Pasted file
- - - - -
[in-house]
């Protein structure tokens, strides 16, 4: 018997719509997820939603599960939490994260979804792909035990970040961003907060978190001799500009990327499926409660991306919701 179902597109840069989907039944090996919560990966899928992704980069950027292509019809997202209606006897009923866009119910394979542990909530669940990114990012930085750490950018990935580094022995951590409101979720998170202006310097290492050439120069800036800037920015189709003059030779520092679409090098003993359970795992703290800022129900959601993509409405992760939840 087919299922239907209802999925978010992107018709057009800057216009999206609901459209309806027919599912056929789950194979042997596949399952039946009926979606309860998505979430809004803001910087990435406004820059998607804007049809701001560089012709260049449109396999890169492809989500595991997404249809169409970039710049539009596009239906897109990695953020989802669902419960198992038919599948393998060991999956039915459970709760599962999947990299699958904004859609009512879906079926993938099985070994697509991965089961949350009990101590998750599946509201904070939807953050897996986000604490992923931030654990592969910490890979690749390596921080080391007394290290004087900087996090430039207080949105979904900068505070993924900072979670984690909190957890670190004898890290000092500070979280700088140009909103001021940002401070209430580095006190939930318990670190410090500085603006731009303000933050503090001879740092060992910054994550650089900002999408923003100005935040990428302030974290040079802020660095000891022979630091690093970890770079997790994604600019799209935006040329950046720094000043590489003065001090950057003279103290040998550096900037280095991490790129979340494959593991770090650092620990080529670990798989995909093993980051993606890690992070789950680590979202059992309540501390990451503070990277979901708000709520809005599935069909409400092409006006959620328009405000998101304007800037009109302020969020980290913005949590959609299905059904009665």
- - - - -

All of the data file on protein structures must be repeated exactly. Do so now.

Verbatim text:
[in-house]
């Protein structure tokens, strides 16, 4: 018997719509997820939603599960939490994260979804792909035990970040961003907060978190001799500009990327499926409660991306919701 179902597109840069989907039944090996919560990966899928992704980069950027292509019809997202209606006897009923866009119910394979542990909530669940990114990012930085750490950018990935580094022995951590409101979720998170202006310097290492050439120069800036800037920015189709003059030779520092679409090098003993359970795992703290800022129900959601993509409405992760939840 087919299922239907209802999925978010992107018709057009800057216009999206609901459209309806027919599912056929789950194979042997596949399952039946009926979606309860998505979430809004803001910087990435406004820059998607804007049809701001560089012709260049449109396999890169492809989500595991997404249809169409970039710049539009596009239906897109990695953020989802669902419960198992038919599948393998060991999956039915459970709760599962999947990299699958904004859609009512879906079926993938099985070994697509991965089961949350009990101590998750599946509201904070939807953050897996986000604490992923931030654990592969910490890979690749390596921080080391007394290290004087900087996090430039207080949105979904900068505070993924900072979670984690909190957890670190004898890290000092500070979280700088140009909103001021940002401070209430580095006190939930318990670190410090500085603006731009303000933050503090001879740092060992910054994550650089900002999408923003100005935040990428302030974290040079802020660095000891022979630091690093970890770079997790994604600019799209935006040329950046720094000043590489003065001090950057003279103290040998550096900037280095991490790129979340494959593991770090650092620990080529670990798989995909093993980051993606890690992070789950680590979202059992309540501390990451503070990277979901708000709520809005599935069909409400092409006006959620328009405000998101304007800037009109302020969020980290913005949590959609299905059904009665």